Siddhartha draws an arrow back. He fires. The arrow passes through the center of the target, as if it were air; through the tree behind it; through the earth; and comes to rest at the bottom of a stream.

Inconclusive, admits Suddhodana.
They have struck the center,
One to destroy,
And one to pass through,
Like a mind unfettered by material attachment,
And had this been a contest of destruction
Or enlightenment
Then I could judge it swiftly
But the test was archery.

Granted, says Siddhartha, and Devadatta nods his head.

Then, says Suddhodana,
Strength.
Give them each a sword.
Let them cut down a tree.

Devadatta takes his sword. He holds it before him. He turns casually in a circle. Six trees fall.

Ah! cries Yasodhara.

Siddhartha looks at her with consternation. There is an emotion he does not recognize on her face.

He has cut my heart! Yasodhara says.

Siddhartha takes his sword. He speaks to a tree for a moment. Then he bows his head and closes his eyes. He swings his sword, so swiftly that those watching see no motion.

There is a silence.

Devadatta has w— starts Suddhodana. Then he pauses.

A wind blows.

The tree falls down. With a thunder, so do other trees in the forest, echoing the sacrifice of their brother, in honor of the man who will be Buddha.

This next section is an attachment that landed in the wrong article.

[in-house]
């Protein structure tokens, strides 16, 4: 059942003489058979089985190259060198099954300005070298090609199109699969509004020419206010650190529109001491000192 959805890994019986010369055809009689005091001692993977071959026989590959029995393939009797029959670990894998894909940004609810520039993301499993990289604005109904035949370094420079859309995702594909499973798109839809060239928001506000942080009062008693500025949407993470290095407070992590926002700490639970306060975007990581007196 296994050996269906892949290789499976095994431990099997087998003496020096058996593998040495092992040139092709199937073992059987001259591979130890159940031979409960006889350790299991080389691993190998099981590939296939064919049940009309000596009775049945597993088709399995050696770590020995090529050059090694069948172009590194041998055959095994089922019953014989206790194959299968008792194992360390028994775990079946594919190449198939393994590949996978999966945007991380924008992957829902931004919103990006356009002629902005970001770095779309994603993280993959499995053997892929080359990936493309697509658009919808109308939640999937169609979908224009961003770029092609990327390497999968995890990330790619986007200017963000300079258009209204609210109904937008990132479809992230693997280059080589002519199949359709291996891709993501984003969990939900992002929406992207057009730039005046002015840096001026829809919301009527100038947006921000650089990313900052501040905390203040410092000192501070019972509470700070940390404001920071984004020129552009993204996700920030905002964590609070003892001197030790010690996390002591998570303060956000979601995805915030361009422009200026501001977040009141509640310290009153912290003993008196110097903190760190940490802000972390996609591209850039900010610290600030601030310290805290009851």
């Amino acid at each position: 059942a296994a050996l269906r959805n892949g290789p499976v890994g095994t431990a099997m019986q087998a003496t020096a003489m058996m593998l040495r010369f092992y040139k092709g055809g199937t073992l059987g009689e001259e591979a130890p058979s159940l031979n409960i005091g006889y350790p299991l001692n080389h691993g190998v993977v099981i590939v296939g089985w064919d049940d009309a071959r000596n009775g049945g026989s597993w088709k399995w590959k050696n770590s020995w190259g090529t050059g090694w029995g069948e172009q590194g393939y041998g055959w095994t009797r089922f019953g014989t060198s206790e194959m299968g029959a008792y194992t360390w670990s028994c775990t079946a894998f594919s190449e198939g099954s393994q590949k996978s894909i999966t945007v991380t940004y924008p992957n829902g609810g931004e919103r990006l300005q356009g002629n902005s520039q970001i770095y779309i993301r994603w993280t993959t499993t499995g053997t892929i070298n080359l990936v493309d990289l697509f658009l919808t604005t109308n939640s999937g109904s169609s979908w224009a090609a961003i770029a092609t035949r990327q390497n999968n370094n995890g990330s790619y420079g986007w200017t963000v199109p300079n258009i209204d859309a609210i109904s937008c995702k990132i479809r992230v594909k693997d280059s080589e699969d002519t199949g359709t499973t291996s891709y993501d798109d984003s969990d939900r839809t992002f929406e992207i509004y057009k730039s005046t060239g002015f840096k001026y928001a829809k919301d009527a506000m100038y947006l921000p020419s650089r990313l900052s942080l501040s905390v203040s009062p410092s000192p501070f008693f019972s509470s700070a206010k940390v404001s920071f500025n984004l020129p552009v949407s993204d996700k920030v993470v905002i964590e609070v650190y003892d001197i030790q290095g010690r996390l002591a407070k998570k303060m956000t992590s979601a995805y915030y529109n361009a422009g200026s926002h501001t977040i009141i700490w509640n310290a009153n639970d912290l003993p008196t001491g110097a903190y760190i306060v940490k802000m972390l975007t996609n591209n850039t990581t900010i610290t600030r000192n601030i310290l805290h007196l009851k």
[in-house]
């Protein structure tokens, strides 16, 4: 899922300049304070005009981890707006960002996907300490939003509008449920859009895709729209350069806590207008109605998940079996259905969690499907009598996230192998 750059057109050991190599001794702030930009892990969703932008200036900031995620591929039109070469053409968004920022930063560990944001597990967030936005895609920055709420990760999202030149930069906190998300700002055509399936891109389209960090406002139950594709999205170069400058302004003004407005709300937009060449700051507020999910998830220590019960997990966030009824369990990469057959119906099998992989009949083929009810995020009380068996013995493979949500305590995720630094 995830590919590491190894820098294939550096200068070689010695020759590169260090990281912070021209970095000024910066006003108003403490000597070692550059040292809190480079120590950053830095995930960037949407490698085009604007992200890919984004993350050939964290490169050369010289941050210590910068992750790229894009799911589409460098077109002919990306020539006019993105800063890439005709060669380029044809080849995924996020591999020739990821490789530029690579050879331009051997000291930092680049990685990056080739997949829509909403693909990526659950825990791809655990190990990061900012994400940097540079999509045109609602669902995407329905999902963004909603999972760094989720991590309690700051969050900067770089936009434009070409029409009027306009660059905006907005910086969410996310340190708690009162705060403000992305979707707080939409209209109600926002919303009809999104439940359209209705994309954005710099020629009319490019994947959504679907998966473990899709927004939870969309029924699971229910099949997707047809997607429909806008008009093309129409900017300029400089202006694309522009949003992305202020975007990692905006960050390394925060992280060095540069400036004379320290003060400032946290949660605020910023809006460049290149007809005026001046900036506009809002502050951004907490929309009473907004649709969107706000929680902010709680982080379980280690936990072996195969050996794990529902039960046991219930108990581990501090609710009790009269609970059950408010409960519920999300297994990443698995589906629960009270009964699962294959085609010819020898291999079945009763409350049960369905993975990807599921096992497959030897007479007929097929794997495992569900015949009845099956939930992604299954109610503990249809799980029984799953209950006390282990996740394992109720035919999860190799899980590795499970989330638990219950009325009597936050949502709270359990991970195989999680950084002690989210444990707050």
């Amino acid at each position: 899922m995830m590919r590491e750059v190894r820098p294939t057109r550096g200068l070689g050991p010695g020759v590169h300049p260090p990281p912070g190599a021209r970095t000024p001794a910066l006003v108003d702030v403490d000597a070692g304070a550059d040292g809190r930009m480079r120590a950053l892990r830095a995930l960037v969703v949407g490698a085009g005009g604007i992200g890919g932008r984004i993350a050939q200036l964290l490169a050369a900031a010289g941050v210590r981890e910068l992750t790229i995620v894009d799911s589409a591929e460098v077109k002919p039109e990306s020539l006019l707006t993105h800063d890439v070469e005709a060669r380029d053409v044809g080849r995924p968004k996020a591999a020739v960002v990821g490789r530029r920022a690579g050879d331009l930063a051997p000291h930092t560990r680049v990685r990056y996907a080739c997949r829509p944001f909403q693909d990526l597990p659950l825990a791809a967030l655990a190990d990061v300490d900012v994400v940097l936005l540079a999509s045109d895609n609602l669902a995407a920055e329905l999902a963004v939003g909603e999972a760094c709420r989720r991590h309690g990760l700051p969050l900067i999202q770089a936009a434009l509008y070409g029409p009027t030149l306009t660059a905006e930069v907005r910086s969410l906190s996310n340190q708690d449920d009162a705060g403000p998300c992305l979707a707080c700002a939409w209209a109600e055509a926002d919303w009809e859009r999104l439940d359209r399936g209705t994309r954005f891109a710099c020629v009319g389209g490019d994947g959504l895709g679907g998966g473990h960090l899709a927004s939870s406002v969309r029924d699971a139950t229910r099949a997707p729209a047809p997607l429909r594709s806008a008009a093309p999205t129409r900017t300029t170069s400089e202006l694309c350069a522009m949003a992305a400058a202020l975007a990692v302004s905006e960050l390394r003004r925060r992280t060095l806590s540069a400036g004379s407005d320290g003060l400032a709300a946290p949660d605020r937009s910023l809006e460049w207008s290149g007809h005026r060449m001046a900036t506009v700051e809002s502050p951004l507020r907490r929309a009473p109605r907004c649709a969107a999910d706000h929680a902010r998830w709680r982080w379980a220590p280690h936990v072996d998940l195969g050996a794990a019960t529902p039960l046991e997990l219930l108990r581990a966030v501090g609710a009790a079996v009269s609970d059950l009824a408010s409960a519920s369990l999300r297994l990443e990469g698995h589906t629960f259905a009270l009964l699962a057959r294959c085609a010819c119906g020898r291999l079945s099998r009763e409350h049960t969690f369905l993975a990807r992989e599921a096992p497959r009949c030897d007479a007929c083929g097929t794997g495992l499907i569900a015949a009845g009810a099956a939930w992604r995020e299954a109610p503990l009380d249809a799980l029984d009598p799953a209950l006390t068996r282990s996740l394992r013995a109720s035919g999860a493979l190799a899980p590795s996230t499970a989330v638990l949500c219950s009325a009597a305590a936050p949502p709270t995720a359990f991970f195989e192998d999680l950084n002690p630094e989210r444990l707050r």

. . . Inconclusive, says Suddhodana.
Let them test at horses.

They bring to Devadatta the fiercest stallion of the stable. “Break him,” they say.

Devadatta holds his hand before the horse’s nose.

Slowly, as if fighting a great and terrible weight, tossing its head back and forth, screaming, the horse sinks to its knees before him.

“He is broken,” says Devadatta.

Then, and his voice is quiet, he whispers to the horse,

I am sorry.

Something lightens in the horse when it hears those words, and slowly, and creakily, it rises.

Ah! says Yasodhara.

She runs. She clings to Siddhartha’s arm.

Please, she says. You must do better.

They bring to Siddhartha the second-fiercest stallion in the stable. “Break him,” they say.

Siddhartha holds his hand before the horse’s nose.

The horse sniffs at his hand.

I smell of Yasodhara, do I not? Siddhartha asks.

Sweet, and gentle, and beautiful?

Slowly, Siddhartha strokes the horse’s mane.